The images were stored on CD Roms bought at a house clearance sale.
Archivists who bought a stash of CDs at a house clearance sale found 2,400 photos of Ground Zero in New York taken following the 9/11 attacks in 2001.
They appear to have been taken by an as yet unidentified construction worker who helped to clear up the wreckage of the World Trade Center towers and surrounding area.
The CDs were in poor condition but the data was ultimately retrievable.
The archivists have uploaded the photos to Flickr.
The digital albums include images of Ground Zero itself taken both at ground level and from above, construction staff at work and the damaged interiors of the blocks surrounding the towers.
Nearly 3,000 people died when four hijacked airliners were crashed into the World Trade Center in New York, the Pentagon and a field in Pennsylvania.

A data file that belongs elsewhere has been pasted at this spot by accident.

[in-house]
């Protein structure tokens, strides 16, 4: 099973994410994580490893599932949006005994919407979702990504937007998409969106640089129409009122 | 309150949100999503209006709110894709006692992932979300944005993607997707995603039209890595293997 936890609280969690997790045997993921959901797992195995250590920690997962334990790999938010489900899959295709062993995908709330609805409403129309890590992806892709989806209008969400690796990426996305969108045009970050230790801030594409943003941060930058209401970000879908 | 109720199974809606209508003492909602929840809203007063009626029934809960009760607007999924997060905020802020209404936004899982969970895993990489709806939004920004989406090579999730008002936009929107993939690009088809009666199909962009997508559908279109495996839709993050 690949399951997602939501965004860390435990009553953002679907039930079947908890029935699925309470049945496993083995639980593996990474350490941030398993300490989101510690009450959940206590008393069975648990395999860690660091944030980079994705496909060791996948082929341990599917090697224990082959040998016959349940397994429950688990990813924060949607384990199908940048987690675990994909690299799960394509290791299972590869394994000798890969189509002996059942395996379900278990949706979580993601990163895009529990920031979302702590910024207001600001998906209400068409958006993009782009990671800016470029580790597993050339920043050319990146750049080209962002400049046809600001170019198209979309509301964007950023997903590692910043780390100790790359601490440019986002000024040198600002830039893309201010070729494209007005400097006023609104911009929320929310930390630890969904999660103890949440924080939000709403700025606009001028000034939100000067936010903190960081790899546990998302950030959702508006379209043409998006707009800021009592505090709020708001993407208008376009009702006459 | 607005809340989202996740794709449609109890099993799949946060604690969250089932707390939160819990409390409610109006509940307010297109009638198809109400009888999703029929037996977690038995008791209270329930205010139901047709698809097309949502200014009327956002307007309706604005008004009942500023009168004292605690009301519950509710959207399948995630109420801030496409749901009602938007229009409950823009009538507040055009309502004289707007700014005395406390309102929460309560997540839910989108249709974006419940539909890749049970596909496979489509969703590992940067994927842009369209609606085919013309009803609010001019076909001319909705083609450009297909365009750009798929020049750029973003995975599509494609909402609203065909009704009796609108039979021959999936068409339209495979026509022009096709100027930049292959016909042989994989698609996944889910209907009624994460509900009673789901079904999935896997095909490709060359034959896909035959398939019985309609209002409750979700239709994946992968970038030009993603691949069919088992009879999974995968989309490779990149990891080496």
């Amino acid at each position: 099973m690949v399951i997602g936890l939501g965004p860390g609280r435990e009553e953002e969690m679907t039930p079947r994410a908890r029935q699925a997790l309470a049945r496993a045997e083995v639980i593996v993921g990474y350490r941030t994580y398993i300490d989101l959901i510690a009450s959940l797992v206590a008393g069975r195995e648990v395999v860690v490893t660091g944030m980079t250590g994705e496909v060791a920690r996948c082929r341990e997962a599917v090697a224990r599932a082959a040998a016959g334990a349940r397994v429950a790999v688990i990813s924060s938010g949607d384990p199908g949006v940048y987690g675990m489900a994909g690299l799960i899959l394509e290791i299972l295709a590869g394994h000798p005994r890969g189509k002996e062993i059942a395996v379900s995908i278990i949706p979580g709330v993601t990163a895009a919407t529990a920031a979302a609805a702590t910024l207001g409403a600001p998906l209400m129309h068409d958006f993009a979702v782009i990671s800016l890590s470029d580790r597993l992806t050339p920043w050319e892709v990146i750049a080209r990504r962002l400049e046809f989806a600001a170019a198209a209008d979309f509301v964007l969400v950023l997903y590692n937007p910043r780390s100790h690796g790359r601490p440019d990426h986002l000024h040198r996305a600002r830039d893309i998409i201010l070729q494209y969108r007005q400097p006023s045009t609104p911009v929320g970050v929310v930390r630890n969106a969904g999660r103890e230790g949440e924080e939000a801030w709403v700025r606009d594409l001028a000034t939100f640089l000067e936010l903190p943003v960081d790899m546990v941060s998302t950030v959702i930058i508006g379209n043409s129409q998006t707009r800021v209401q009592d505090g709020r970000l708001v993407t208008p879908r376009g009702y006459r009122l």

“Generally these items are neglected at sales. It’s very likely these would be in a dumpster by now had we not gone,” said Dr Johnathan Burgess, whose partner discovered the photos at the sale. Dr Burgess then archived the images and released them through fellow archivist Jason Scott.
“It’s a miracle the discs transferred so well, CD Roms of that age are pretty spotty.”
He used a CD recovery service to retrieve some of the images.
Dr Burgess said he and Mr Scott had so far been unsuccessful in tracking down the photographer or any relatives.
Many of those who worked in the immediate aftermath of the 9/11 attacks went on to suffer illness, with about 400,000 people believed to have been exposed to toxic contaminants, or suffered injury or trauma on the day itself according to the Center for Disease Control and Prevention (CDC).
Dr Burgess said sharing the photos was “about doing what’s right for humanity” and suggested that people who are moved by them should consider donating to a worthy cause of their choice.
Here is a selection of photos from the collection on Flickr.